I am currently reading this autobiography by a Hungarian woman who lived from 1897 - 1994. I have read about a quarter of the book, so naturally I cannot give you a full (re)view - but it gripped me instantly and glued me to the pages.
Why? It is all about recognition. It would be vanity to the extremes to say that I possess half of her insight and strong will to live and to explore everything in life, but still there are many points of recognition. Or rather, her thread through life is similar to much that I have seen and thought, but not believed strongly enough to carry out or stand up for. Whilst she always followed the voice within her that she knew was the truth, I have tended to adjust to my surroundings, wishing for peace more than complete truth.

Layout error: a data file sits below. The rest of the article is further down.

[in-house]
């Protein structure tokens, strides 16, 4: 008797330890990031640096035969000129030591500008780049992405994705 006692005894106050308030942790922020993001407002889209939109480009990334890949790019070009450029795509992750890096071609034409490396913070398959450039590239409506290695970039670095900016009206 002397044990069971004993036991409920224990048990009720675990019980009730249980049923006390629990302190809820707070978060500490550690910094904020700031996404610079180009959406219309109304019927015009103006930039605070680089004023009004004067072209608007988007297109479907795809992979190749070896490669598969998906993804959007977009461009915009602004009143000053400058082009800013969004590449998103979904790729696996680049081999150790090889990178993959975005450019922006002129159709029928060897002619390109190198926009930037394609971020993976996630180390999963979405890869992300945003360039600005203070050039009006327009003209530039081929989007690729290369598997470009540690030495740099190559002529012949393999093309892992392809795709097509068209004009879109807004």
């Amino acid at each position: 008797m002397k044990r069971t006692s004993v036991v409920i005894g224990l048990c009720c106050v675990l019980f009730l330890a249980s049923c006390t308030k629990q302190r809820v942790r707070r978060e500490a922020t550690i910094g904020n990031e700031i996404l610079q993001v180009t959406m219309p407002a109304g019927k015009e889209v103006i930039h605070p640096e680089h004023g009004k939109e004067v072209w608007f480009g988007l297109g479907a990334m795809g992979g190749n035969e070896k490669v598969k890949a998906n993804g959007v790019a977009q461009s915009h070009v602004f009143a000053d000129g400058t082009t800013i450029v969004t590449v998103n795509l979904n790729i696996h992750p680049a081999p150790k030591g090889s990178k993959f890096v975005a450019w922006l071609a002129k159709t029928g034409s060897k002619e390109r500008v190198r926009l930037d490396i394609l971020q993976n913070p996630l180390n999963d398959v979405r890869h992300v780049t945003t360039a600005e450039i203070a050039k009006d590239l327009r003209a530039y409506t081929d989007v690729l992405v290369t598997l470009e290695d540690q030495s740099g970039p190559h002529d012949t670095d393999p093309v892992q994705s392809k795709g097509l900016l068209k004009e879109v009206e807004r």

In some respect I think that is an OK way to start life, as it allows you to be around people quietly, without too much strife. The down-side of this is of course that you might miss out on important battles for your own sake, battles for your truth (which most often turns out to be universal truths), that you give in to the habit of following other people's tune to keep the peace.
Well, this woman, Elisabeth Haich, certainly never gave in to such ideas. She seems to always have experienced directly what is true, and stayed with that. And acted accordingly. I rarely get inspired by what other people do or have done, but this woman is different. She is just revealing her truth throughout her life, and does not try to persuade you into anything. You can just read what she says and decide everything for yourself.
With me, it was recognition from the first sentence. Probably most people won't have that experience, and miss out on the depths of her words. But there is always someone or something speaking directly to you, you might just not have heard their voice yet.